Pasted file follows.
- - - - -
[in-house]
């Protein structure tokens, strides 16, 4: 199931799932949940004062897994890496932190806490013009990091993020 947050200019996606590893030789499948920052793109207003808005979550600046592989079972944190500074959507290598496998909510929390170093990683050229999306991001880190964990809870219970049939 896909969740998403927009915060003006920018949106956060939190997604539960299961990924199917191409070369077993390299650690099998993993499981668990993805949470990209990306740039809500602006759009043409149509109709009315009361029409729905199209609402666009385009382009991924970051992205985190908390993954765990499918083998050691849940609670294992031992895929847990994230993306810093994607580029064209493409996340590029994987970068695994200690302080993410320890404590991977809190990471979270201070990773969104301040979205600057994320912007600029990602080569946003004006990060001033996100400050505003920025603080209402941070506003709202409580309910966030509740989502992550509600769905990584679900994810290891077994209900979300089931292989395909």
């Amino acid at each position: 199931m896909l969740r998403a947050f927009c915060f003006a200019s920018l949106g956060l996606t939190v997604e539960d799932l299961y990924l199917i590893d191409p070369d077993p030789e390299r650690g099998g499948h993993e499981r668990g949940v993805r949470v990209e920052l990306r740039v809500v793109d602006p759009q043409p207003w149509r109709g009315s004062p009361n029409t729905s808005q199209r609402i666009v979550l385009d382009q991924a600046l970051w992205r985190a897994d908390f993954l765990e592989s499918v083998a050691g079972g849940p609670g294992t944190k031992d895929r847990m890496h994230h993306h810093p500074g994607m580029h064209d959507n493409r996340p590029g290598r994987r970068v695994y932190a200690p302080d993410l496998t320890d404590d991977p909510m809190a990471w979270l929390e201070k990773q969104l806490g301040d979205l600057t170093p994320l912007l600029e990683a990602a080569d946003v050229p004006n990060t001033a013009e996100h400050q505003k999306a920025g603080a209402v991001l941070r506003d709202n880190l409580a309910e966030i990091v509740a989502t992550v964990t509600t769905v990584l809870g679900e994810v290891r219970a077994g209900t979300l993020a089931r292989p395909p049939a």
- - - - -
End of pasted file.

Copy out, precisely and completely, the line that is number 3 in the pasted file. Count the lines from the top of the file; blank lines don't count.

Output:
């Amino acid at each position: 199931m896909l969740r998403a947050f927009c915060f003006a200019s920018l949106g956060l996606t939190v997604e539960d799932l299961y990924l199917i590893d191409p070369d077993p030789e390299r650690g099998g499948h993993e499981r668990g949940v993805r949470v990209e920052l990306r740039v809500v793109d602006p759009q043409p207003w149509r109709g009315s004062p009361n029409t729905s808005q199209r609402i666009v979550l385009d382009q991924a600046l970051w992205r985190a897994d908390f993954l765990e592989s499918v083998a050691g079972g849940p609670g294992t944190k031992d895929r847990m890496h994230h993306h810093p500074g994607m580029h064209d959507n493409r996340p590029g290598r994987r970068v695994y932190a200690p302080d993410l496998t320890d404590d991977p909510m809190a990471w979270l929390e201070k990773q969104l806490g301040d979205l600057t170093p994320l912007l600029e990683a990602a080569d946003v050229p004006n990060t001033a013009e996100h400050q505003k999306a920025g603080a209402v991001l941070r506003d709202n880190l409580a309910e966030i990091v509740a989502t992550v964990t509600t769905v990584l809870g679900e994810v290891r219970a077994g209900t979300l993020a089931r292989p395909p049939a």